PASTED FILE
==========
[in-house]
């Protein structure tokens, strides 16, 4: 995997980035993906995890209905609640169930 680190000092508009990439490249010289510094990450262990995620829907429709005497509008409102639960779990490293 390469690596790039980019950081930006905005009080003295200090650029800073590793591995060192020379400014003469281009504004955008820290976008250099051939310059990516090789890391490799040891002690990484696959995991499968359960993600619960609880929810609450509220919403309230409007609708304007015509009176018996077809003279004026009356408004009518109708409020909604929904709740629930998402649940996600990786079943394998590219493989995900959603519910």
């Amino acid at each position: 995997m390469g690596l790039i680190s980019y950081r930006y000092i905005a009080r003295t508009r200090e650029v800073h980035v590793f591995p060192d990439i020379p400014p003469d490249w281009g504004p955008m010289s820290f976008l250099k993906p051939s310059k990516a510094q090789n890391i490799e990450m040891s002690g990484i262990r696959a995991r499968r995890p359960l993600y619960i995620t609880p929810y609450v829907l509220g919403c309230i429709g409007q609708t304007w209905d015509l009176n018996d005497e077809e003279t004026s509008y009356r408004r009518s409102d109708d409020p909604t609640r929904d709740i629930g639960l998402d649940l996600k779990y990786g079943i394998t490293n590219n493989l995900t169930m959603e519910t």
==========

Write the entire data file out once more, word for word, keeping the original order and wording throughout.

[in-house]
């Protein structure tokens, strides 16, 4: 995997980035993906995890209905609640169930 680190000092508009990439490249010289510094990450262990995620829907429709005497509008409102639960779990490293 390469690596790039980019950081930006905005009080003295200090650029800073590793591995060192020379400014003469281009504004955008820290976008250099051939310059990516090789890391490799040891002690990484696959995991499968359960993600619960609880929810609450509220919403309230409007609708304007015509009176018996077809003279004026009356408004009518109708409020909604929904709740629930998402649940996600990786079943394998590219493989995900959603519910």
């Amino acid at each position: 995997m390469g690596l790039i680190s980019y950081r930006y000092i905005a009080r003295t508009r200090e650029v800073h980035v590793f591995p060192d990439i020379p400014p003469d490249w281009g504004p955008m010289s820290f976008l250099k993906p051939s310059k990516a510094q090789n890391i490799e990450m040891s002690g990484i262990r696959a995991r499968r995890p359960l993600y619960i995620t609880p929810y609450v829907l509220g919403c309230i429709g409007q609708t304007w209905d015509l009176n018996d005497e077809e003279t004026s509008y009356r408004r009518s409102d109708d409020p909604t609640r929904d709740i629930g639960l998402d649940l996600k779990y990786g079943i394998t490293n590219n493989l995900t169930m959603e519910t």